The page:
The Strait of Georgia Marine Environment
The Strait of Georgia is considered an inland sea, as it is located between Vancouver Island and the mainland of British Columbia. It is connected by a channel, Discovery Passage, to Johnstone Strait in the north, while the main channels to the south are Haro Strait and Rosario Strait, which connect the Strait of Georgia to the Strait of Juan de Fuca.
Shallow sills restrict water movement between the Strait of Georgia and the Pacific Ocean, so waters deeper than 100 m in the Strait of Georgia have a long residence time and are replaced only during deep-water renewal events that occur seasonally (Johannessen and Macdonald 2009). The Strait, particularly the Southern Strait, is mostly influenced by estuarine circulation driven by the Fraser River and smaller rivers and streams, and to a lesser degree by tidally driven interchange with off shore waters through the Juan de Fuca and Johnstone straits (Johannessen and Macdonald 2009).
Expected changes in the physical environment of the Strait, under climate change include the following:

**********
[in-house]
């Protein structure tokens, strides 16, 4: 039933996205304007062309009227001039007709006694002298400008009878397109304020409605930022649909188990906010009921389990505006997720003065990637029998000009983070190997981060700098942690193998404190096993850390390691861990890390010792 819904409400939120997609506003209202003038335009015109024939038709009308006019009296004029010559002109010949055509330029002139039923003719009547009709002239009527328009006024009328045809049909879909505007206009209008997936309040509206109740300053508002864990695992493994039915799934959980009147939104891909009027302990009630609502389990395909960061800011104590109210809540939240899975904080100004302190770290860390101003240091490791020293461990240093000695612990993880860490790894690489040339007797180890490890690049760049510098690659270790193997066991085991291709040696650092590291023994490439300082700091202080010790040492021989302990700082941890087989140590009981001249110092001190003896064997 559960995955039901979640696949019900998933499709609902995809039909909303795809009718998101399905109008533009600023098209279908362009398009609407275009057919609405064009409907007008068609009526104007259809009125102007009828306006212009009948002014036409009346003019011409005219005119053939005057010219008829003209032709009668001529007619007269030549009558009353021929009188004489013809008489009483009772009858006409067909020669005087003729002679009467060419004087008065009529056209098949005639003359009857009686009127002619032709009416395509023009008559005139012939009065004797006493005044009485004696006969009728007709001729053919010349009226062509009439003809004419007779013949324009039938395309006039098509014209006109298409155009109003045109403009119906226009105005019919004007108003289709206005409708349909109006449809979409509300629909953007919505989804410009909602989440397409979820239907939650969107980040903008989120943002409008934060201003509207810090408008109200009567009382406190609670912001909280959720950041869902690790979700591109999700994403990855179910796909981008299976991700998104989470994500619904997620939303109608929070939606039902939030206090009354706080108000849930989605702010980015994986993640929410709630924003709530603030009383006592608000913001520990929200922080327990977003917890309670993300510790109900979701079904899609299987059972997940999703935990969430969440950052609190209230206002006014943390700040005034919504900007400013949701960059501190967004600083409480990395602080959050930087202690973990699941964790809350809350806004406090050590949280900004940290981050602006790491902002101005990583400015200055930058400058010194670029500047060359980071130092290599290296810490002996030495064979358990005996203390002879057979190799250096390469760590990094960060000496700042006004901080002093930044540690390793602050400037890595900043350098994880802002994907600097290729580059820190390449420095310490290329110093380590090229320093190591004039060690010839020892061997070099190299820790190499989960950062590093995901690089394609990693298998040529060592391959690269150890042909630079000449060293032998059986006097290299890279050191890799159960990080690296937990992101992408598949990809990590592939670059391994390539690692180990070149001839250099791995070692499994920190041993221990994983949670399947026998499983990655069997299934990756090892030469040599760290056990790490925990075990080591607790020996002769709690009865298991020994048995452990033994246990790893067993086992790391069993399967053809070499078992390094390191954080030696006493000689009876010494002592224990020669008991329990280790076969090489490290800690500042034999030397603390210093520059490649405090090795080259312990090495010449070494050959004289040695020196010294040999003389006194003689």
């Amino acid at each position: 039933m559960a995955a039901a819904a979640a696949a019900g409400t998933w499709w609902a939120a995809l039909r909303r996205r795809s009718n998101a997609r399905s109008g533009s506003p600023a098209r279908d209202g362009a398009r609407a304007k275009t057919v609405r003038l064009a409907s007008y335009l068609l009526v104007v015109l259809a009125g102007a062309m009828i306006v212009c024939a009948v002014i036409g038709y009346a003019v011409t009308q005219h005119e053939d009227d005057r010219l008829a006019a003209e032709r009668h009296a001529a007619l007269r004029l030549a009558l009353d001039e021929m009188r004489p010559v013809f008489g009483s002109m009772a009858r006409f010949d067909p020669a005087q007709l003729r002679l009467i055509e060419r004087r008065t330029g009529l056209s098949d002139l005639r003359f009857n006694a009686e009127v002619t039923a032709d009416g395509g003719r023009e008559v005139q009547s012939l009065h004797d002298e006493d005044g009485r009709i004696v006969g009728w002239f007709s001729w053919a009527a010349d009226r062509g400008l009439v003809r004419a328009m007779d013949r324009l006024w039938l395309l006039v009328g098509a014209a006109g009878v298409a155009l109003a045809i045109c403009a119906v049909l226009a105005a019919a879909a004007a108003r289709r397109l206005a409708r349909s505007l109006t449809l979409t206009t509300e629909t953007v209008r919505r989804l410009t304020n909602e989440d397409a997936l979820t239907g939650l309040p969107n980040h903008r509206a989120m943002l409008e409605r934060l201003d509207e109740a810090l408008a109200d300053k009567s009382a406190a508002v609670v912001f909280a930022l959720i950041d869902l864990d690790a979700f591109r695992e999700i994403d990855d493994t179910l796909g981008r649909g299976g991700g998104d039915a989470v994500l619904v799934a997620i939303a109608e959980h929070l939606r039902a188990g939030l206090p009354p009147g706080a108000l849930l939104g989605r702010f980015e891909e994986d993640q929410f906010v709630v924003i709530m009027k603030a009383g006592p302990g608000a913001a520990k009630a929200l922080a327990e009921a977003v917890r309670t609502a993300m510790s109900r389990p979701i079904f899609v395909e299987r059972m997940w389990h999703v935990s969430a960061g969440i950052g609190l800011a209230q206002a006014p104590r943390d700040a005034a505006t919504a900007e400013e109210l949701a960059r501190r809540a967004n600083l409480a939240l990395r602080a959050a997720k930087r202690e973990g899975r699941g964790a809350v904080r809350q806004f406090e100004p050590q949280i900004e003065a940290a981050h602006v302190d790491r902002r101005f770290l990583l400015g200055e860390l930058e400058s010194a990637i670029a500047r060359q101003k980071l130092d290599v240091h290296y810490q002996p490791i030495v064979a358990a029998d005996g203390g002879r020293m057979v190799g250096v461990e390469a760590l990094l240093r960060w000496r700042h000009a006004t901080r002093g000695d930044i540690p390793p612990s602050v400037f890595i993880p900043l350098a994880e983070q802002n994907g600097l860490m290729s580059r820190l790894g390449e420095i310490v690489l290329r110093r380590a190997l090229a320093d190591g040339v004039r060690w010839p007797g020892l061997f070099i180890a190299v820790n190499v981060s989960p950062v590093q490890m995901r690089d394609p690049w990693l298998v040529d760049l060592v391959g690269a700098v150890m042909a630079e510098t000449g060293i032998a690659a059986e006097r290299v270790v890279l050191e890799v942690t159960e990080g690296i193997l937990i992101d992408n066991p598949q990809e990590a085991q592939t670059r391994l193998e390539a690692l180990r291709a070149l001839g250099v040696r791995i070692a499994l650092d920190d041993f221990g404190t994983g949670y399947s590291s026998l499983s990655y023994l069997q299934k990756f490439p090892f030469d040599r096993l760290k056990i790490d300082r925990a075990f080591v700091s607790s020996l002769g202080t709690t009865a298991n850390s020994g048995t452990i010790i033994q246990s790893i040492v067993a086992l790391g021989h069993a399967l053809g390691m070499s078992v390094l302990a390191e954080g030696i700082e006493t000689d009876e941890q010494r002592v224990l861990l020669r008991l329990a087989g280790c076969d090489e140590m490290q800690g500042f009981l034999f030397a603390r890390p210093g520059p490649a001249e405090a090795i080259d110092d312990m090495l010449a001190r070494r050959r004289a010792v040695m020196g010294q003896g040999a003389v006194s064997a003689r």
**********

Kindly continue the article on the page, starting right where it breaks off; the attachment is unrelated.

Increases in sea surface temperatures
Increased precipitation and extreme precipitation events, and decrease in snowpack
Changes in the temperature, seasonal patterns, and other characteristics of runoff
Decreased salinity and changes in seasonal salinity patterns
Increased stratification of ocean waters
Deoxygenation of ocean waters
Decreases in ocean pH
Spotlight on Environmental Research in the Strait of Georgia
Below we provide some information on ongoing research on the marine environment of the Strait. These projects have been reported in the report ”State of physical, biological, and selected fishery resources of Pacific Canadian marine ecosystems in 2012”. See the pages below for some examples of important studies currently being carried out in the Strait of Georgia.
VENUS coastal network, part of the Ocean Networks Canada Observatory, is a cabled undersea laboratory for ocean researchers and explorers. VENUS delivers real time information from seafloor instruments via fibre optic cables to the University of Victoria, BC. On this website, you can see ocean data live, recent and archived as well as learn more about on-going research.
The Pacific Climate Impacts Consortium (PCIC) is a regional climate service centre at the University of Victoria that provides practical information on the physical impacts of climate variability and change in the Pacific and Yukon Region of Canada.
From ”State of physical, biological, and selected fishery resources of Pacific Canadian marine ecosystems in 2012” Peter Chandler, Physical Oceanographer at the Institute of Ocean Sciences supervises DFO’s British Columbia Shore Station Oceanographic Program with… Read more »
From ”State of physical, biological, and selected fishery resources of Pacific Canadian marine ecosystems in 2012” Diane Masson and Patrick Cummins of Fisheries and Oceans Canada compared temperature contours from a single station in the central deep basin of… Read more »